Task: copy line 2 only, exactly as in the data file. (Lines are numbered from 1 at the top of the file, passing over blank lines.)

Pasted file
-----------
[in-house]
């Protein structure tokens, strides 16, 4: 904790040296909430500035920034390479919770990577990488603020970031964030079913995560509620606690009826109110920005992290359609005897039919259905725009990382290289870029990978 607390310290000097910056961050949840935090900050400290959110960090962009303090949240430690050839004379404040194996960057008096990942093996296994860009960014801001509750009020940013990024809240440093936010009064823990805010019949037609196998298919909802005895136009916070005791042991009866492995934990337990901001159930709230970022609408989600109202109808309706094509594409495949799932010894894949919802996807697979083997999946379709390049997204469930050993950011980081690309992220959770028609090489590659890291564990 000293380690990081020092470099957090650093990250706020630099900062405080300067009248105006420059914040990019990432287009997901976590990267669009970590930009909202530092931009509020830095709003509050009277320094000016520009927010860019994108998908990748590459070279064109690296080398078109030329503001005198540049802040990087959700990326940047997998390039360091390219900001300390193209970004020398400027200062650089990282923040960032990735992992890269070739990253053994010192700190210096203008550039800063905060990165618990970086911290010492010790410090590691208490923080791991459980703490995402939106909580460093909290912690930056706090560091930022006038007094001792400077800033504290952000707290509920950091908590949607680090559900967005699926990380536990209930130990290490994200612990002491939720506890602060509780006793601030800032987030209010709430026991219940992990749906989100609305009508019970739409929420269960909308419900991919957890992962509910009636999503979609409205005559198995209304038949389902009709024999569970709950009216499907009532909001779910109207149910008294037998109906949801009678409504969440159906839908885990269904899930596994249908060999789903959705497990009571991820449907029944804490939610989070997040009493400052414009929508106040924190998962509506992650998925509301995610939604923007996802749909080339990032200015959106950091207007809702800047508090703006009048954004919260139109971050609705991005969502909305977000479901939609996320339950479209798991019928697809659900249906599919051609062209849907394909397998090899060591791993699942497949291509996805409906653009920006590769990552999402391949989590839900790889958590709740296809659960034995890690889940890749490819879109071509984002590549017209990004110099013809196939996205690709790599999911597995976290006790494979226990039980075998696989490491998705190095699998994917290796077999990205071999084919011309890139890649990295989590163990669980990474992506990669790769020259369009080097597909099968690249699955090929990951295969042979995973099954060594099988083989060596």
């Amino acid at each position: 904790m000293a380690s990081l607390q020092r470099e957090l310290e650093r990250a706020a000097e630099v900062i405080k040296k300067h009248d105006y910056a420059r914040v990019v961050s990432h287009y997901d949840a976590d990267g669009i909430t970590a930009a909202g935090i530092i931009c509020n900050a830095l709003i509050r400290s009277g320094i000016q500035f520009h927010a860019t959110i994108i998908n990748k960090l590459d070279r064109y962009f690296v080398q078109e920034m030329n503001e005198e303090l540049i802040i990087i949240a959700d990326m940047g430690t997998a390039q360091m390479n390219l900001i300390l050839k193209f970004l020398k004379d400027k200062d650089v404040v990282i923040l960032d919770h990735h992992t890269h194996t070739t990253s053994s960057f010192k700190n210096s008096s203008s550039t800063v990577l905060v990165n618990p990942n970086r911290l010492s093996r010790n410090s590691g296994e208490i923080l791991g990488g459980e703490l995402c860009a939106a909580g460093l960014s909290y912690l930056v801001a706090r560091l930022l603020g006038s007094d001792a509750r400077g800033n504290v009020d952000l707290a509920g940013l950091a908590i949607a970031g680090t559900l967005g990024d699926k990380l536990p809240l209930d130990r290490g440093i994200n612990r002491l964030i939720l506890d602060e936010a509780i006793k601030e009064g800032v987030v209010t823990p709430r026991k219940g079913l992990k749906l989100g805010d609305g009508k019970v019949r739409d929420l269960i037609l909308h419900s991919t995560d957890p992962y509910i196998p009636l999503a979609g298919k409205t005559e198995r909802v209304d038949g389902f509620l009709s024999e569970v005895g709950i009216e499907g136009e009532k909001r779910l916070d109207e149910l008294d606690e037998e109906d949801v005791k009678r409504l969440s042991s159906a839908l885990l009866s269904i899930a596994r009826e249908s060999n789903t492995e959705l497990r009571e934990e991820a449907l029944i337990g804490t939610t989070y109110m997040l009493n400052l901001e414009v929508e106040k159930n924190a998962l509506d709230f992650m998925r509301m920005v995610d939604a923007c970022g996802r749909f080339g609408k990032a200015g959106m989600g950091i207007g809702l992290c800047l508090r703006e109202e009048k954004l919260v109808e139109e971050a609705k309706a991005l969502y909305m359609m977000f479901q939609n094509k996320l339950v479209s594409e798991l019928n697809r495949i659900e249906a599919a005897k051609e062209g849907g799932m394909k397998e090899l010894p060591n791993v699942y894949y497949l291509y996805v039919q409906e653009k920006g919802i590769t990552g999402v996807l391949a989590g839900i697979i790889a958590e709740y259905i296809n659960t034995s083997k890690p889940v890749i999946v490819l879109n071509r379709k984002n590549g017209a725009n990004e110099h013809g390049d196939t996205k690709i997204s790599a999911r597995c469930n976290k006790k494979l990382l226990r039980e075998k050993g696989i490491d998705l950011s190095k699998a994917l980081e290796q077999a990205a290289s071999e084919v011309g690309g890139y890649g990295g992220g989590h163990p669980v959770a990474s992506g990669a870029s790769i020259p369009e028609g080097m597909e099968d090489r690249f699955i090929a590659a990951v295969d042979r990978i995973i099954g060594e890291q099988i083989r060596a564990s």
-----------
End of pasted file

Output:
């Protein structure tokens, strides 16, 4: 904790040296909430500035920034390479919770990577990488603020970031964030079913995560509620606690009826109110920005992290359609005897039919259905725009990382290289870029990978 607390310290000097910056961050949840935090900050400290959110960090962009303090949240430690050839004379404040194996960057008096990942093996296994860009960014801001509750009020940013990024809240440093936010009064823990805010019949037609196998298919909802005895136009916070005791042991009866492995934990337990901001159930709230970022609408989600109202109808309706094509594409495949799932010894894949919802996807697979083997999946379709390049997204469930050993950011980081690309992220959770028609090489590659890291564990 000293380690990081020092470099957090650093990250706020630099900062405080300067009248105006420059914040990019990432287009997901976590990267669009970590930009909202530092931009509020830095709003509050009277320094000016520009927010860019994108998908990748590459070279064109690296080398078109030329503001005198540049802040990087959700990326940047997998390039360091390219900001300390193209970004020398400027200062650089990282923040960032990735992992890269070739990253053994010192700190210096203008550039800063905060990165618990970086911290010492010790410090590691208490923080791991459980703490995402939106909580460093909290912690930056706090560091930022006038007094001792400077800033504290952000707290509920950091908590949607680090559900967005699926990380536990209930130990290490994200612990002491939720506890602060509780006793601030800032987030209010709430026991219940992990749906989100609305009508019970739409929420269960909308419900991919957890992962509910009636999503979609409205005559198995209304038949389902009709024999569970709950009216499907009532909001779910109207149910008294037998109906949801009678409504969440159906839908885990269904899930596994249908060999789903959705497990009571991820449907029944804490939610989070997040009493400052414009929508106040924190998962509506992650998925509301995610939604923007996802749909080339990032200015959106950091207007809702800047508090703006009048954004919260139109971050609705991005969502909305977000479901939609996320339950479209798991019928697809659900249906599919051609062209849907394909397998090899060591791993699942497949291509996805409906653009920006590769990552999402391949989590839900790889958590709740296809659960034995890690889940890749490819879109071509984002590549017209990004110099013809196939996205690709790599999911597995976290006790494979226990039980075998696989490491998705190095699998994917290796077999990205071999084919011309890139890649990295989590163990669980990474992506990669790769020259369009080097597909099968690249699955090929990951295969042979995973099954060594099988083989060596």